Hill’s Great Northern ore trust terminated
James J. Hill is back in the news this month, but not for his famous railroad. Instead, it's for his lesser-known role as an iron ore magnate. For decades, much of Minnesota's Mesabi Range was owned by a St. Paul-based trust that Hill and his par...
James J. Hill is back in the news this month, but not for his famous railroad. Instead, it’s for his lesser-known role as an iron ore magnate.
For decades, much of Minnesota’s Mesabi Range was owned by a St. Paul-based trust that Hill and his partners created in 1906. The Great Northern Iron Ore Properties trust finally terminated on April 6, a century after Hill’s death, and its shares stopped trading on the New York Stock Exchange.
But unlike his legendary Great Northern Railway, which was wrestled into being by Hill’s iron will, his iron ore holdings were something of an accident.
It’s a tale of high finance and amazing fortune, befitting St. Paul’s larger-than-life railroad baron. And it began with Hill’s hunger to build a rail line across northern Minnesota in the 1890s, to haul grain more directly from the Red River Valley to Lake Superior.
Unexpected windfall In 1897, Hill grudgingly bought the small Duluth, Superior & Winnipeg Railroad, which came with 10,000 acres of Mesabi Range land.
“His two sons had to talk him into being interested in it in the first place,” said Eileen R. McCormack, a Hill family biographer and former curator of the Hill papers. “He didn’t seem to have a large interest in getting land along the railroad, or (investing) in any of the speculation or the business activities along the railroad.”
Two years later, Hill wrote a $2 million personal check - half the purchase price - for 25,000 acres of logged-off land, which had a small rail line to Hibbing for carrying logs.
Folks already knew the region had iron ore. Some mines were already operating, and Hill’s sons were excited by the potential. But nobody knew how vast those deposits really were.
“In a way, they kind of fell into the biggest, most valuable property on the Range,” said Pam Brunfelt, an Iron Range historian.
As it turned out, Hill had personally bought the great Mahoning mine, the motherlode that would feed America’s steel age and play major roles during two World Wars.
Hill’s son Louis “persuaded him to buy it,” Brunfelt said. “And, oh my God, what happened when they bought that” - feeding an industrial boom that would transform Minnesota and the nation.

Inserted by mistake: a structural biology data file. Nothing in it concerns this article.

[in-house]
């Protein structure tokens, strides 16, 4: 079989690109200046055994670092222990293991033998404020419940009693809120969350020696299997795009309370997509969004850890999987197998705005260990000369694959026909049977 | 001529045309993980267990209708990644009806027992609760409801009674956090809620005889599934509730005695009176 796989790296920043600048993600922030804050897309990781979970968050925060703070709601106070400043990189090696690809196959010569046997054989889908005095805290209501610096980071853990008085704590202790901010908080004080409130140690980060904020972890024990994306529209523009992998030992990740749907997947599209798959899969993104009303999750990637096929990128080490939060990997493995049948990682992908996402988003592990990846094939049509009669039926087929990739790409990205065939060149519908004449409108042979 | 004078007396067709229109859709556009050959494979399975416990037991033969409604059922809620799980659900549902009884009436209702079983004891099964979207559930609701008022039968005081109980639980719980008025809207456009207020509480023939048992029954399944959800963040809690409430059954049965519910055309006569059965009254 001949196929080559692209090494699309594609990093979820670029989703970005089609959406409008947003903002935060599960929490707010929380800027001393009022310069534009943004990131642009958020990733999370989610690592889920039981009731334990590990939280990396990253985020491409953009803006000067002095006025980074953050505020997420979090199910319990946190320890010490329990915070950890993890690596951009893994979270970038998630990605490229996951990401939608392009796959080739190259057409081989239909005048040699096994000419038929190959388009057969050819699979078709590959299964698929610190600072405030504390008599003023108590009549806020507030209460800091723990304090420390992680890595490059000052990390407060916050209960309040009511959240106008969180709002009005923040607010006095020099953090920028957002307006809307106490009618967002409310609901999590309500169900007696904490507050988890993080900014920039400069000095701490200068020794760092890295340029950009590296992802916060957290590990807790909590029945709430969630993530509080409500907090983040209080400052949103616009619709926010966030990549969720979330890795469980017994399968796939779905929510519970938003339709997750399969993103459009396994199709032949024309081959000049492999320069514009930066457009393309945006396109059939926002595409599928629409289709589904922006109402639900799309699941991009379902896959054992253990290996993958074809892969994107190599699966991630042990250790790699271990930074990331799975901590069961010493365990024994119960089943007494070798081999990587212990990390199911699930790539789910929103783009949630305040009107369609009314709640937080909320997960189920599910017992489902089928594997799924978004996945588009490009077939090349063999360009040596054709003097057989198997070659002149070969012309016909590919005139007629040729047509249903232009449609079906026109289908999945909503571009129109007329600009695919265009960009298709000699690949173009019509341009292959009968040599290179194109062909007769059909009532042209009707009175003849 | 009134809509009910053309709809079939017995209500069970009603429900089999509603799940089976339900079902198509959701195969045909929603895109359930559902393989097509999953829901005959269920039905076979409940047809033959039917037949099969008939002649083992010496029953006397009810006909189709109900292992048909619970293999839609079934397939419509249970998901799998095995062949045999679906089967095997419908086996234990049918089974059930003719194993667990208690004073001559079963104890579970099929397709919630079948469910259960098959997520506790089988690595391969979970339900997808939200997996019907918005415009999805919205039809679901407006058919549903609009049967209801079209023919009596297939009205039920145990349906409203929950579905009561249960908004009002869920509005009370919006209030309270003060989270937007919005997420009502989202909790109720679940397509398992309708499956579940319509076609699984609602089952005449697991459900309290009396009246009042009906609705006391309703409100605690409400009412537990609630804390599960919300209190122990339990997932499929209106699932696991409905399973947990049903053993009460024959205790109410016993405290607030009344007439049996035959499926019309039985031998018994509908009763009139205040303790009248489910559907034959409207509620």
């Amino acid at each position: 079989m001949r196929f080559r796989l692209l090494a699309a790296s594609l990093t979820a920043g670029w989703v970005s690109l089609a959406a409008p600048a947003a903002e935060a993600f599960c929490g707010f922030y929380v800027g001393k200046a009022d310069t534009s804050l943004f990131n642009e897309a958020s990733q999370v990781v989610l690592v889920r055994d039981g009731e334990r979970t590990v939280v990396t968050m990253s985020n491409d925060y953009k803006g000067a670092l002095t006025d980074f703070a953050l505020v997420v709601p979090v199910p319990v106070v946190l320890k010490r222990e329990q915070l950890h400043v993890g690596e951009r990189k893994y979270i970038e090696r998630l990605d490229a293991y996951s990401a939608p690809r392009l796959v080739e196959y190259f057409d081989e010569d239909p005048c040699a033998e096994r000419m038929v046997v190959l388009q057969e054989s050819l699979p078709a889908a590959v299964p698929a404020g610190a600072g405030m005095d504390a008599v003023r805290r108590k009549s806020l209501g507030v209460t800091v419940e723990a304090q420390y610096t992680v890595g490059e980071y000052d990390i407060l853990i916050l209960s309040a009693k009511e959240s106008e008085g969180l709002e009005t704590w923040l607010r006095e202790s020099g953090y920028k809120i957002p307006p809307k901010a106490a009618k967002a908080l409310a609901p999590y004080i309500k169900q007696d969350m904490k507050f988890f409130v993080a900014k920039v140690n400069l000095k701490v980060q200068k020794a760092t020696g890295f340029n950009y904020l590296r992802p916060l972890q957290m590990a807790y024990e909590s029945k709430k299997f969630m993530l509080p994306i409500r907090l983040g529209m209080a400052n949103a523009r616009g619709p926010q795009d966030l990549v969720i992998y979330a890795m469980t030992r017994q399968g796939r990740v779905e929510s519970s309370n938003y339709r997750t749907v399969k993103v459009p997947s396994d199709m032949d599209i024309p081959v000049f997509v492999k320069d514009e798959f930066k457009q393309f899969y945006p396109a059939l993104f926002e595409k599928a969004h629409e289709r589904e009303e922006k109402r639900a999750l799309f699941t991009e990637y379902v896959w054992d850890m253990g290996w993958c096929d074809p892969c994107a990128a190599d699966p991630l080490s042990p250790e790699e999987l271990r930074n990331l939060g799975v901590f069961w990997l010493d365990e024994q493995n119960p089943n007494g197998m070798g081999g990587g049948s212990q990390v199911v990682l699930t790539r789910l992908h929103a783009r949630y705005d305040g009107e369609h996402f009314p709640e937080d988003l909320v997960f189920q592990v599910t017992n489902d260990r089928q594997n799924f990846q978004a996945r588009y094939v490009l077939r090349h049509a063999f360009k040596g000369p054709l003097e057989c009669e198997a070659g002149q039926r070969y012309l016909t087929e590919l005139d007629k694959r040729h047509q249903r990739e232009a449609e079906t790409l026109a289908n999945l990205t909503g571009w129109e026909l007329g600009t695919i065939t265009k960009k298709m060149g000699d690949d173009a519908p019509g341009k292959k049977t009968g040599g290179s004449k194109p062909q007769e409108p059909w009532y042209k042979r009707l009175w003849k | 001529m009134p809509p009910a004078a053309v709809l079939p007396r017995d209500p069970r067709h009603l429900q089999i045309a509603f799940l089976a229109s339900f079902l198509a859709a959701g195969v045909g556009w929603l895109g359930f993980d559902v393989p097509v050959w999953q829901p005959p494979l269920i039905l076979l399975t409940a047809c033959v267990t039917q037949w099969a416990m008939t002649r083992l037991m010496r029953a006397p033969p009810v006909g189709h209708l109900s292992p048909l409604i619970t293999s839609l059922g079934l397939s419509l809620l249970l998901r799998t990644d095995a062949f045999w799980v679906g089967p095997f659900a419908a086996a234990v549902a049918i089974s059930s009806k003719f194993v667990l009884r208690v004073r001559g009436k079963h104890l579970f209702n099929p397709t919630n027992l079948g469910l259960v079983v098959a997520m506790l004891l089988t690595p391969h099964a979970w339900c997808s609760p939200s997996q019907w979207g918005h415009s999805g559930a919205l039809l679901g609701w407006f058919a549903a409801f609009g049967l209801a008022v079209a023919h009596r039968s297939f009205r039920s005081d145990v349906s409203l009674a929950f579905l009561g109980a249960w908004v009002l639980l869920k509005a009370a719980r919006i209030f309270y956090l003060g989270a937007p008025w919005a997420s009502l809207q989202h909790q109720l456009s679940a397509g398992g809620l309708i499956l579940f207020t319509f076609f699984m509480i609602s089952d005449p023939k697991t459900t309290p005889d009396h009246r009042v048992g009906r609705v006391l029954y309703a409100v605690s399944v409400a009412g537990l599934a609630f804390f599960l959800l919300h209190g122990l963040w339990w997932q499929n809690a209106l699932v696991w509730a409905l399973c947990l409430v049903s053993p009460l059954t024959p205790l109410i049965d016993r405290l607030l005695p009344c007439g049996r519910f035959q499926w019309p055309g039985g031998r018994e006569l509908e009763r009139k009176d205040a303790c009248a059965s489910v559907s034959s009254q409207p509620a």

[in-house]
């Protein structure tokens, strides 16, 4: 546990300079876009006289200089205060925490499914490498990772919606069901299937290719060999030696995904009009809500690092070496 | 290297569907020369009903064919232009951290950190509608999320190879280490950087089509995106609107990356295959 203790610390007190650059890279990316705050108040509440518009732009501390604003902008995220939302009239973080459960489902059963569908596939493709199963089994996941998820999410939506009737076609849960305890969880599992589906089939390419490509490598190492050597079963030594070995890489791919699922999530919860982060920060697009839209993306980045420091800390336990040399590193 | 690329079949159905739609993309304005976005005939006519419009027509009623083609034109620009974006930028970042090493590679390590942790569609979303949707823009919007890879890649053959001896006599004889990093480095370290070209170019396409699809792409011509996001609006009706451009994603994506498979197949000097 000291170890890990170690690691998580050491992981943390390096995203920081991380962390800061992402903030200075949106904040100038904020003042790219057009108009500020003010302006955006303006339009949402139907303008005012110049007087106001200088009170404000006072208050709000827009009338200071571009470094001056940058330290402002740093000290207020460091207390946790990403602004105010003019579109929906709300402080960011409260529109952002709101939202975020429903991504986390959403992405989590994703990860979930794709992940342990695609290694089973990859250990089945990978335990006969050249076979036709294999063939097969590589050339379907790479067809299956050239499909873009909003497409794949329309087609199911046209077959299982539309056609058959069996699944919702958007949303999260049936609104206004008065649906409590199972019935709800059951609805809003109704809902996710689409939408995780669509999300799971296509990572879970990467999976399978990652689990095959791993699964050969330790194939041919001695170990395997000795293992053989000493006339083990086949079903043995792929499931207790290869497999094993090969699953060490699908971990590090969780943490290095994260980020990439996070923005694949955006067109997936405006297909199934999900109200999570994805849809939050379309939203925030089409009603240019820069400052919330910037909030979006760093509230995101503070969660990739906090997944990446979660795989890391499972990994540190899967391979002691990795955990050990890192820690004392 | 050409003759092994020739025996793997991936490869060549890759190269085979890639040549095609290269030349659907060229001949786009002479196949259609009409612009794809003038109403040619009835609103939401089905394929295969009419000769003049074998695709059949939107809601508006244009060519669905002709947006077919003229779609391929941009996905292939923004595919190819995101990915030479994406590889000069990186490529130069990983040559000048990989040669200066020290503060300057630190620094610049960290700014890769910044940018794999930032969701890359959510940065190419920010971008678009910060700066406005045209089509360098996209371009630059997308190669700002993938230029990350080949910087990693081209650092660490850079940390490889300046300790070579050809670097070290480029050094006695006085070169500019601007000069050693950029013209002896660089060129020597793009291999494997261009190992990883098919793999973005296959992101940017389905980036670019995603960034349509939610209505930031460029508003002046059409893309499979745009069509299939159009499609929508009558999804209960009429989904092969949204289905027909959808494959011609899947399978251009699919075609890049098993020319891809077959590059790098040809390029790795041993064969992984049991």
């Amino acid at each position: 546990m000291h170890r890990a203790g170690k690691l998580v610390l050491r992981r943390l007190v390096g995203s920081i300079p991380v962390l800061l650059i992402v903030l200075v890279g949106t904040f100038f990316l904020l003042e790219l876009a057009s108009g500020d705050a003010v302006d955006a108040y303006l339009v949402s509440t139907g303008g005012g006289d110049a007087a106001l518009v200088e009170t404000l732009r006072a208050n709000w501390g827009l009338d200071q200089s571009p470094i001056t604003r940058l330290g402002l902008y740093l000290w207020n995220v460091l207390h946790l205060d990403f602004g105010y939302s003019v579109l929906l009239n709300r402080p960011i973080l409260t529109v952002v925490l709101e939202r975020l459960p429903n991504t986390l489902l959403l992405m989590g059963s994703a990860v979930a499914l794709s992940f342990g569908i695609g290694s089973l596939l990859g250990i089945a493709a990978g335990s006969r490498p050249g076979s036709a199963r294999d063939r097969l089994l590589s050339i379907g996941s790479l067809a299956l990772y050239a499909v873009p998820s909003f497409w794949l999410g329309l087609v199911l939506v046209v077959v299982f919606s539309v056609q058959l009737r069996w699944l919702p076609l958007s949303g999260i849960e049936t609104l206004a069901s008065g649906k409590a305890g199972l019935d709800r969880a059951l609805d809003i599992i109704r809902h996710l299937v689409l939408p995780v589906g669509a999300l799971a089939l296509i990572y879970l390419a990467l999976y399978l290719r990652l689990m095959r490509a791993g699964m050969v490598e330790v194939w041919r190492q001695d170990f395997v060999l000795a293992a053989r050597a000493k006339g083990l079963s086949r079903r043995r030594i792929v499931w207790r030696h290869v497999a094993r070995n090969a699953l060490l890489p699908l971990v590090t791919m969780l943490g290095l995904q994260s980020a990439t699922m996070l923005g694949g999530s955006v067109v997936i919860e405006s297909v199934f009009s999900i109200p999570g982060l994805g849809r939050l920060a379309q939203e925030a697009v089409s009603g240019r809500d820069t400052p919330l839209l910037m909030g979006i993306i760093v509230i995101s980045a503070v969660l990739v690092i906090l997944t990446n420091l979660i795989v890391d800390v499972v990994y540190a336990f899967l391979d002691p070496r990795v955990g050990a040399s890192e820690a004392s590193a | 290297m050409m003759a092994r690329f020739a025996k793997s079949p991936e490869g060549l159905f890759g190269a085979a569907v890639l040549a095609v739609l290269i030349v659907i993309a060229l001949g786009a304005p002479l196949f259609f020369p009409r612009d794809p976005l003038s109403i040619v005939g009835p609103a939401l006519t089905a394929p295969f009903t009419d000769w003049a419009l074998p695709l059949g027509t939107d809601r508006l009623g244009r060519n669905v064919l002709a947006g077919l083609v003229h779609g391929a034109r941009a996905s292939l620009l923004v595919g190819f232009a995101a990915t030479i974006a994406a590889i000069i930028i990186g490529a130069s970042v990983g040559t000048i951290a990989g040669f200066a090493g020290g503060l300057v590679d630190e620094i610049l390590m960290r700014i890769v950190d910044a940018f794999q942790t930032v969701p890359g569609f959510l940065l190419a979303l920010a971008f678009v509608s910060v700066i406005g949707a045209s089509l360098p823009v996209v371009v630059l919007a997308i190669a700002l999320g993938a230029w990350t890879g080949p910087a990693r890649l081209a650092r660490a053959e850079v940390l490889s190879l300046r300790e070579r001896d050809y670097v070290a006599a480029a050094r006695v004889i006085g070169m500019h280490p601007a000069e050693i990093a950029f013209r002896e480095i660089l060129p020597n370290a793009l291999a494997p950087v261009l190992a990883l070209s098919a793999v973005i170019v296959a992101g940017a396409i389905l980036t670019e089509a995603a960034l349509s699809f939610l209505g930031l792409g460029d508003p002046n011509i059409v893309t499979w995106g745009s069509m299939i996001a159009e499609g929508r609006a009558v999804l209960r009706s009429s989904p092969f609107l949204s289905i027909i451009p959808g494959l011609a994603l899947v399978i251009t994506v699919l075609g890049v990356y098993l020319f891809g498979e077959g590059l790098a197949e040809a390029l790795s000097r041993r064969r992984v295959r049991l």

Brunfelt gave one example: “The Hull-Rust-Mahoning (mine) complex provided 25 percent of the ore during World War II that the nation consumed ... and Hill owned a big part of it.”
Quietly collecting royalties At the start, it took the Hill family a few years to fully explore and understand what they owned. And once they did, it led to soul-searching about how to handle it.
First, Hill turned his personal ownership of the mines over to his railroad, a move that Hill’s more reverential biographers cite as proof of his honor and generosity.
“During his lifetime, Hill referenced it a number of times, to show that he wasn’t a robber baron, that he was a little altruistic, that he was doing it for the stockholders of the Great Northern Railway,” McCormack said. “He never really explained that the (railroad’s) major stockholders were the founding partners and their families ... so it really didn’t cause them any harm financially.”
(But it did allow Hill in 1907 to testify, somewhat disingenuously, that he hadn’t “made the value of a postage stamp, directly or indirectly, out of the transaction.” A truer account came in 1912, when Hill told a congressional committee that the land he’d bought for $4 million would yield $750 million in iron ore.)
Following their initial land purchases, Hill and his sons bought even more Iron Range land, raising the total to 67,000 acres. Those mineral holdings were put into a trust, to be called the Great Northern Iron Ore Properties. The trust never did any mining itself; it only collected royalties.
Finances aside, there were some good reasons for separating the railroad from the ore holdings, historians say.
Hill always saw his railroad’s mission as moving goods, not producing them; mining wasn’t part of the Great Northern Railway charter; and above all, by 1906 it became illegal for railroads to haul commodities that the railroads themselves had produced.
As one of the trust’s current officials, Robert Stein, testified last November, “It was set up uniquely by James J. Hill as part of the political circumstances of the time to avoid a federal statute that was passed. ... There’s really no other trust like it.”
Yet there was another reason, at a time of rising public resentment toward wealthy industrialists and grim conditions at the mines. Those iron ore holdings had grown so lucrative that Hill wanted to “avoid the charge of earning too much money,” according to an authorized company history, “The Great Northern Railway.”
From the start, the iron ore trust had its headquarters in St. Paul, as did Hill’s more famous Great Northern Railway. Unlike the railroad, the trust rarely drew much attention. It only had 10 employees.
But it collected a lot of royalties, more than $500 million over its long lifetime.